Breaking of telecoms monopoly…
By Leonard Gildarie
As Guyana prepares to open its markets to telephone and similar service-related companies, at least one firm says its stands ready to compete to bring the costs of international calls down.
Two government-tabled Bills were on Thursday sent to a Special Select Committee of Parliament for further consultations.
The passage of the Bills through the National Assembly and their subsequent enactment into law will effectively open the market allowing companies, both local and foreign, to enter Guyana and provide the same service as the Guyana Telephone and Telegraph Company (GT&T).
GT&T currently has the monopoly on landline and international calls.
Yesterday, Digicel signaled its intentions to focus heavily in the area of international calls.
GT&T’s licence mandates other companies to route international calls through them.
“The people of Guyana have waited for too long for full liberalization. More than anything, we are extremely keen that real competition is introduced, and introduced quickly into the market, for international calls. We know that the people of Guyana want this as well and want it quickly. Digicel wants to compete on a level playing field and to be in a position to offer real competitive services and products to the people of Guyana,” Gregory Dean, Digicel’s Chief Executive Officer, says.
He explained that Digicel has been lobbying the government to fully liberalize the telecoms market since the company first launched here, in 2007.
“Unfortunately, Guyana has maintained a monopoly in the critical area of international services since the 1990s. As such, Guyana has really not ever properly embraced true liberalization or true competition.”
Dean also called for a speedy enactment of the legislation.
“The sooner this is done the better. This is really the key issue in all of this. So for us, this is really about consigning the monopolies to the past and bringing Guyana into a new era of modern, liberalized telecommunications.”
The Bills being reviewed in the Special Select Committee may still have minor issues, but Digicel is largely pleased.
“We are reviewing them with a view to providing further assistance and input to the government. Obviously a lot of work has gone into the preparation of the draft legislation… that much is obvious… and the government is to be applauded in that regard.”
Questioned about other key areas that Digicel may want to capitalize on, Dean, while cautious, admitted that his company is looking at a whole slew of features.
This includes the faster data mobile systems – 3G and 4G networks – the trend in more developed countries.
The opening up of the market will effectively mean that Digicel will be further spreading its tentacles in Guyana, Dean disclosed.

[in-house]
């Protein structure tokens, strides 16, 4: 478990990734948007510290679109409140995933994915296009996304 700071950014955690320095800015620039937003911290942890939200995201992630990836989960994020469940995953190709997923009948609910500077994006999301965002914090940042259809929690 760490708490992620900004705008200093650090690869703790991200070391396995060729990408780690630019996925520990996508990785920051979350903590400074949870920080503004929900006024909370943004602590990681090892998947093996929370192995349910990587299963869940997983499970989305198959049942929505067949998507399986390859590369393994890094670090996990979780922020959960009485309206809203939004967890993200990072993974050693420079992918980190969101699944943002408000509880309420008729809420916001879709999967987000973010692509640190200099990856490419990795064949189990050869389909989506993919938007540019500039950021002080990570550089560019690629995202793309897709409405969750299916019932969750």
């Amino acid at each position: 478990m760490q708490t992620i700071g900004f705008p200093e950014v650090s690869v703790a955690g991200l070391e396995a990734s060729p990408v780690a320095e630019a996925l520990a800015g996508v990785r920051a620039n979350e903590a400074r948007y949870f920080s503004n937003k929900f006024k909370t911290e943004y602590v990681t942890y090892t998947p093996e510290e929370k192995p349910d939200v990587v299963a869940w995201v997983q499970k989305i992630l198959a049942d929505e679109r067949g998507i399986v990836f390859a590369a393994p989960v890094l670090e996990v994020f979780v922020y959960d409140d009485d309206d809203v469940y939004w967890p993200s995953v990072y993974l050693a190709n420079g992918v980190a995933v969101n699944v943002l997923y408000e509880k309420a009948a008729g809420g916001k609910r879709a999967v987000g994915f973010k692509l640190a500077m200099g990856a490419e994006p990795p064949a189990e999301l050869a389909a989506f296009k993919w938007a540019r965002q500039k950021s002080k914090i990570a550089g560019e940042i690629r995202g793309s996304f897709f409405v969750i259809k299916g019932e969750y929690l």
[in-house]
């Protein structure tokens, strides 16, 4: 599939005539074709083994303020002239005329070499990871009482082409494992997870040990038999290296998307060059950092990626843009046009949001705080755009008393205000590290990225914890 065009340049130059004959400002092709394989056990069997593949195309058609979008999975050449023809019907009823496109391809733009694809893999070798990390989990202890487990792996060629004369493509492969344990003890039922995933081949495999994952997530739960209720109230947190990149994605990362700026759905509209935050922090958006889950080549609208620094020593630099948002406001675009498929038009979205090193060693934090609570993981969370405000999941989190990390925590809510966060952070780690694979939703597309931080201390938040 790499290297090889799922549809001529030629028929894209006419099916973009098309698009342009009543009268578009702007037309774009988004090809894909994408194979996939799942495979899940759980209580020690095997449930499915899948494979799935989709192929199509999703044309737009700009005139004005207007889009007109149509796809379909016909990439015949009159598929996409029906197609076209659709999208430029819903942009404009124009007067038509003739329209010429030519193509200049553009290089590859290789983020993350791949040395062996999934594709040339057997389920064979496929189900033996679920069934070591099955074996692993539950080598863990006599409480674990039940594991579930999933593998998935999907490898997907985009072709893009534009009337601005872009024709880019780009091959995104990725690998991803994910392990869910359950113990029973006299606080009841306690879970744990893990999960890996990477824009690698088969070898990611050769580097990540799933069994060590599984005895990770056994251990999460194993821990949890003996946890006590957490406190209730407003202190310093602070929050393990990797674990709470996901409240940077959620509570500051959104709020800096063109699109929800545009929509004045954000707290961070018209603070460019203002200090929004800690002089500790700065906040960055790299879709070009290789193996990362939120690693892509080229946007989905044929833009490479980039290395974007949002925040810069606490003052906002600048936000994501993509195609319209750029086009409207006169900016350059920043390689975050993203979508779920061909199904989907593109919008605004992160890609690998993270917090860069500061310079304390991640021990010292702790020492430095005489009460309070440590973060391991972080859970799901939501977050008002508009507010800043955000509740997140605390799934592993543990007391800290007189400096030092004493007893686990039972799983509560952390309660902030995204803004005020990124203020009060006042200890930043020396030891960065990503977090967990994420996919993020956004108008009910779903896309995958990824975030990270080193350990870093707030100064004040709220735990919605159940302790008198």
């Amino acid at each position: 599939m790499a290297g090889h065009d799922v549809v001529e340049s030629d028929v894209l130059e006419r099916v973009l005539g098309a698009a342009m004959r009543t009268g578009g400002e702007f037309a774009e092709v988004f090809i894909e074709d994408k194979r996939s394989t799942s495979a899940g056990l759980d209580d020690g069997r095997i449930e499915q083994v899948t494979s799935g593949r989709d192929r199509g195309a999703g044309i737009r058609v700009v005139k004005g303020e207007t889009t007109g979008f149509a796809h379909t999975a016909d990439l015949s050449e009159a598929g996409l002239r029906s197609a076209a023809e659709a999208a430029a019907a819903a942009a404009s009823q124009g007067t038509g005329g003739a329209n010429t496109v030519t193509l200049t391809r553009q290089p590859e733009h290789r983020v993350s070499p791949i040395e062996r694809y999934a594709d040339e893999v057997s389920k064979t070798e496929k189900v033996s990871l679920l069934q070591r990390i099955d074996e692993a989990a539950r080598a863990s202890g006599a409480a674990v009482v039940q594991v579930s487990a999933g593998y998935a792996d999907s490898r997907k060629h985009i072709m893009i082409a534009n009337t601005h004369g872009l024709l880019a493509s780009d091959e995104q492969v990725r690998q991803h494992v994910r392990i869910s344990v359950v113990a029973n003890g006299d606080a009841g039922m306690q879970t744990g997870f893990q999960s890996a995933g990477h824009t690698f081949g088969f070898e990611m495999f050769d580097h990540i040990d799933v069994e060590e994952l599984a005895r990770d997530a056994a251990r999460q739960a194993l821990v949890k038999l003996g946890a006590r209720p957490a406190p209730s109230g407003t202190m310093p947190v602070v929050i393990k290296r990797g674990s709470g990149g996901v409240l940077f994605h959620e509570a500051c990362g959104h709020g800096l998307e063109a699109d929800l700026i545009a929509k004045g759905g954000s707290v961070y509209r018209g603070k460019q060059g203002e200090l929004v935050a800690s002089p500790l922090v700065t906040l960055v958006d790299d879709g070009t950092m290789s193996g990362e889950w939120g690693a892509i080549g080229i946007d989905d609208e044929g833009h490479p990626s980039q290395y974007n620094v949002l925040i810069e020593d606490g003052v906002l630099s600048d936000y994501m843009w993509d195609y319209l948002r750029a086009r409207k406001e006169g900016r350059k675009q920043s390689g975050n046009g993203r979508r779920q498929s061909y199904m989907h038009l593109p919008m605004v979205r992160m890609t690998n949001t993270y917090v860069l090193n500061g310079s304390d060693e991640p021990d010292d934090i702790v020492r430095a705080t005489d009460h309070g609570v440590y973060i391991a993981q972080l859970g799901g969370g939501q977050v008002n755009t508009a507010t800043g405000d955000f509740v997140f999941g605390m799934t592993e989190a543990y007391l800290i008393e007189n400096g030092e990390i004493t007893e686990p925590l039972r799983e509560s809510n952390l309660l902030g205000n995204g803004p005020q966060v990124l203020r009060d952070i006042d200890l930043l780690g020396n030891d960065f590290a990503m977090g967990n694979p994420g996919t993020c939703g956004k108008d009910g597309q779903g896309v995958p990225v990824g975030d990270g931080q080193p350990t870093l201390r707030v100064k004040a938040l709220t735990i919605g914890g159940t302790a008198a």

“We are planning to have connections throughout Guyana, in places where there were no connections before.”
After ten years of operation, Digicel Group Limited has 11.5 million customers across its 32 markets in the Caribbean, Central America and the Pacific.
The special parliamentary committee now has until early September to finish its considerations and public consultations for the two Bills before they are returned to the National Assembly.
GT&T’s iron-clad agreement inked during the PNC administration in the early 90s had been seen by government as a major impediment to the growth of the telecommunications sector, with only Digicel offering competition in the form of mobile services.
The legislation, when enacted into law, will effectively nullify the GT&T agreement and allow for other companies to enter the local market, offering a variety of services and benefits, including more bandwidth, more mobile service providers, more landlines and a host of other internet-related services.
There will be significant legislative changes to also address licencing and spectrum authorization, pricing, interconnection and access, universal access, competition issues and consumer protection.
When enacted into law, the legislation will also address the number of Internet Protocol service providers – four large ones in Guyana – and a number of other companies linked.
Under the legislation, the Telecommunications Agency, under which the National Frequency Monitoring Unit (NFMU) will fall, will be the technical regulator, while the Public Utilities Commission will function as the economic regulator for the sector.
The Minister will among other things, be responsible for developing policy, overseeing the agency and granting and denying applications for licences and frequency authorizations.
Both GT&T and Digicel will be issued new licences with different conditions, and the four internet service providers will finally be receiving theirs.
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